Co-Presidents of Silpada Designs, Kelsey Perry and Ryane Delka, truly understand the potential power of a micro-career. Perry says, “Any individual can fashion a career where they can set their own hours, their agenda and their goal income level. Whether it’s a teacher who is looking for extra income, a stay-at-home parent wanting to maintain a connection with professional life, or a CEO who wants more from work life, Silpada is designed for everyone.” As further explained by Delka, “We consistently hear from our representatives that ‘I found myself in Silpada.’ To us, this means we are providing a path for individuals to turn themselves into the people they’re supposed to be. We get chills every time we hear this.”
If constraints such as time limit your options — it is possible to explore a micro-career within your current organization. An increasing number of traditional organizations are harnessing the ideas of their employees, and identifying new, exciting revenue streams. While leaders may be responsible for setting overall direction, many realize that those closest to products and services are in a unique position to observe developing opportunities.
Recent research tells us that managers are more than willing to support employees who wish to explore these opportunities internally. (There is real value in disruption.) So, while you may have a keen eye for cutting-edge products and services — you may not have to strike out entirely on your own. What organization doesn’t need an entrepreneur? That individual may be you.
A modern “cottage industry” can also come into play when exploring an additional role — and taking it to the masses is one savvy method to consider. Creative individuals worldwide have discovered the power of Etsy, and have elevated the term of “craft” to an entirely new level. The e-commerce site, provides a showcase for the work of the individual craftspeople — and has quickly brought the “cool” back to “crafty”. The potential financial rewards are there as well. Recently, the high-end chain Nordstrom revealed it was partnering with the site through their new program Etsy wholesale. Along with other retailers (such as West Elm), they will sell items from select Etsy vendors within their stores — bringing a wider range of unique products to their customers.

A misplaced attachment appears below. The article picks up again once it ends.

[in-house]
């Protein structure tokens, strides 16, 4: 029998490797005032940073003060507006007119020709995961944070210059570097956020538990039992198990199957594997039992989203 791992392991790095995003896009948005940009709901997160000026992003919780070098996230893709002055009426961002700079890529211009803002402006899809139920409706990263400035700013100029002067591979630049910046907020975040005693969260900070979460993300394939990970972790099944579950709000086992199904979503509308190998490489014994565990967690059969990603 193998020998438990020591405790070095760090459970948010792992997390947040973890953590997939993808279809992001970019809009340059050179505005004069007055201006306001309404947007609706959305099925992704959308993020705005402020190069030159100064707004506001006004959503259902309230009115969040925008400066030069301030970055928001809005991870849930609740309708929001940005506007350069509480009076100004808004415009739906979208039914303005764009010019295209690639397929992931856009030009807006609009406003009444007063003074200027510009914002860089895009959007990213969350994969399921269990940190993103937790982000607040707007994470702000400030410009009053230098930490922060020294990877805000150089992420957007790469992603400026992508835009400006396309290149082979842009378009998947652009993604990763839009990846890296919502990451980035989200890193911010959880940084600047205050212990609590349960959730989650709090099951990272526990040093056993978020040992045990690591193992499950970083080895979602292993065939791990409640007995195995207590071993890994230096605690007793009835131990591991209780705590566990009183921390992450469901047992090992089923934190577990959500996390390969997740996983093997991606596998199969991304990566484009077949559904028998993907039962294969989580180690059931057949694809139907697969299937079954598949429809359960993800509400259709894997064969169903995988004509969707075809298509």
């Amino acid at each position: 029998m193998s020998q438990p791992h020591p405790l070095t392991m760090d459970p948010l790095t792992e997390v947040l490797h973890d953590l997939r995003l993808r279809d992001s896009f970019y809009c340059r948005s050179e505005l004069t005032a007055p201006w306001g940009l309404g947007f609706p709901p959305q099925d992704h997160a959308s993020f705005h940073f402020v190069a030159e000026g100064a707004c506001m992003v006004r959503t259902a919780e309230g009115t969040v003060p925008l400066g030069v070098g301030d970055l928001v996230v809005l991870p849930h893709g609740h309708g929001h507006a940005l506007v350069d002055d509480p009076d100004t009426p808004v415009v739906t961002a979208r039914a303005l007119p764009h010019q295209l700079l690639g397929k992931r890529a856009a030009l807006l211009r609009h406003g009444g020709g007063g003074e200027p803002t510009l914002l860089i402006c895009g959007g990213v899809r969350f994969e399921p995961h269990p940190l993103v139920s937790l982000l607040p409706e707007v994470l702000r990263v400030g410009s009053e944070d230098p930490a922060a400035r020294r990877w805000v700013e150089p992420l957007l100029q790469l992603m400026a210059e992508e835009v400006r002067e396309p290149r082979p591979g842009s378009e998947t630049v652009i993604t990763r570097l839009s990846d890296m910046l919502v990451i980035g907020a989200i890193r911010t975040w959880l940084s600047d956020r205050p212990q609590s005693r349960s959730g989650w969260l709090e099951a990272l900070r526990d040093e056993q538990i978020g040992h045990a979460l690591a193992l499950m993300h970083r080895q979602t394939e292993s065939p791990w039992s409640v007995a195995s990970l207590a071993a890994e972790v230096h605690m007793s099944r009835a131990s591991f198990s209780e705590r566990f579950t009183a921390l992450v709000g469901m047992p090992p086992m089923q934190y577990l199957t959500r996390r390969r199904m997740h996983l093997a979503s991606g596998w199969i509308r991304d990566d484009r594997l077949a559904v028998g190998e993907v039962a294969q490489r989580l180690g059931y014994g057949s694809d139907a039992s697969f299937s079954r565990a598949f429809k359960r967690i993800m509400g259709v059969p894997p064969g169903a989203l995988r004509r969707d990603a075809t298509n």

Ultimately, we must have a conversation with ourselves concerning the state of own career paths — addressing facets that have been missing or neglected. Hopefully, this will lead to a measure of exploration and an acceptance that careers can be multidimensional. In the larger world, mechanisms that capitalizes on under-utilized talent and services, will prove to be a key opportunity for those wishing to add a micro-career to the mix.
As discussed here, the advent of the social era will change how we approach work and career. As a result, many of the barriers we have lived with career-wise, may simply fall away.
Would you be happier if you could launch an alternative micro-career? Have you done this successfully? Tell us your story.